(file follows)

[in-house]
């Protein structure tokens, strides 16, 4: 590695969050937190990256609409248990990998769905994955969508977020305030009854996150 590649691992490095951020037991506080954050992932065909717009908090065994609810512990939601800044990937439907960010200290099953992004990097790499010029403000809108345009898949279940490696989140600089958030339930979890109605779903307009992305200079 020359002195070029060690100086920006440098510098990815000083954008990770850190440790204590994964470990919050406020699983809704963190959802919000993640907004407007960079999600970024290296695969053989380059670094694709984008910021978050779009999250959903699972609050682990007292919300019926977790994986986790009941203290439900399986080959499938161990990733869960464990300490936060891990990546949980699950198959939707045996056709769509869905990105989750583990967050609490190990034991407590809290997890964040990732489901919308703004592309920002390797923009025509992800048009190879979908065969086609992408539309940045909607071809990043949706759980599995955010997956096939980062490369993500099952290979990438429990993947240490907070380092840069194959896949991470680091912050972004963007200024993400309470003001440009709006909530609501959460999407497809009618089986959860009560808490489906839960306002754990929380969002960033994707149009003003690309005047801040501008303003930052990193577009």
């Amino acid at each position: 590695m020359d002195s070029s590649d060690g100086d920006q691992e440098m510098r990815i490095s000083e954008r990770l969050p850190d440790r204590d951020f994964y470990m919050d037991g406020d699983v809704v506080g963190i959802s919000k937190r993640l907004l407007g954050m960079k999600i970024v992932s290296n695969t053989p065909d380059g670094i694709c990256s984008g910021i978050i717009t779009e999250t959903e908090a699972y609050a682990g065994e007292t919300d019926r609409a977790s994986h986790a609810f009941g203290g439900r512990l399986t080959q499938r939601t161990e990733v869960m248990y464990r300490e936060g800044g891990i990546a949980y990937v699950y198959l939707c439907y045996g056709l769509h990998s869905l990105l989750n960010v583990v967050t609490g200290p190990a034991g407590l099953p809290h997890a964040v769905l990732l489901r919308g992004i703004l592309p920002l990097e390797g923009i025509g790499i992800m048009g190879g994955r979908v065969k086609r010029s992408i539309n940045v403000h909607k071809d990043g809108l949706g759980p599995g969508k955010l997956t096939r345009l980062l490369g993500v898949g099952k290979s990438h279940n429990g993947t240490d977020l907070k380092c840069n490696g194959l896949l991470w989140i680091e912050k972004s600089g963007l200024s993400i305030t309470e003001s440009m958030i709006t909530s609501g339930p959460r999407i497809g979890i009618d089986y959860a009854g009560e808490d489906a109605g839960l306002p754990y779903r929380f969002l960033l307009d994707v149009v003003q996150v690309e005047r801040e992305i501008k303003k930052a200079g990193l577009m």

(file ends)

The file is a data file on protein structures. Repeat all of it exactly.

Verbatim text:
[in-house]
């Protein structure tokens, strides 16, 4: 590695969050937190990256609409248990990998769905994955969508977020305030009854996150 590649691992490095951020037991506080954050992932065909717009908090065994609810512990939601800044990937439907960010200290099953992004990097790499010029403000809108345009898949279940490696989140600089958030339930979890109605779903307009992305200079 020359002195070029060690100086920006440098510098990815000083954008990770850190440790204590994964470990919050406020699983809704963190959802919000993640907004407007960079999600970024290296695969053989380059670094694709984008910021978050779009999250959903699972609050682990007292919300019926977790994986986790009941203290439900399986080959499938161990990733869960464990300490936060891990990546949980699950198959939707045996056709769509869905990105989750583990967050609490190990034991407590809290997890964040990732489901919308703004592309920002390797923009025509992800048009190879979908065969086609992408539309940045909607071809990043949706759980599995955010997956096939980062490369993500099952290979990438429990993947240490907070380092840069194959896949991470680091912050972004963007200024993400309470003001440009709006909530609501959460999407497809009618089986959860009560808490489906839960306002754990929380969002960033994707149009003003690309005047801040501008303003930052990193577009």
């Amino acid at each position: 590695m020359d002195s070029s590649d060690g100086d920006q691992e440098m510098r990815i490095s000083e954008r990770l969050p850190d440790r204590d951020f994964y470990m919050d037991g406020d699983v809704v506080g963190i959802s919000k937190r993640l907004l407007g954050m960079k999600i970024v992932s290296n695969t053989p065909d380059g670094i694709c990256s984008g910021i978050i717009t779009e999250t959903e908090a699972y609050a682990g065994e007292t919300d019926r609409a977790s994986h986790a609810f009941g203290g439900r512990l399986t080959q499938r939601t161990e990733v869960m248990y464990r300490e936060g800044g891990i990546a949980y990937v699950y198959l939707c439907y045996g056709l769509h990998s869905l990105l989750n960010v583990v967050t609490g200290p190990a034991g407590l099953p809290h997890a964040v769905l990732l489901r919308g992004i703004l592309p920002l990097e390797g923009i025509g790499i992800m048009g190879g994955r979908v065969k086609r010029s992408i539309n940045v403000h909607k071809d990043g809108l949706g759980p599995g969508k955010l997956t096939r345009l980062l490369g993500v898949g099952k290979s990438h279940n429990g993947t240490d977020l907070k380092c840069n490696g194959l896949l991470w989140i680091e912050k972004s600089g963007l200024s993400i305030t309470e003001s440009m958030i709006t909530s609501g339930p959460r999407i497809g979890i009618d089986y959860a009854g009560e808490d489906a109605g839960l306002p754990y779903r929380f969002l960033l307009d994707v149009v003003q996150v690309e005047r801040e992305i501008k303003k930052a200079g990193l577009m």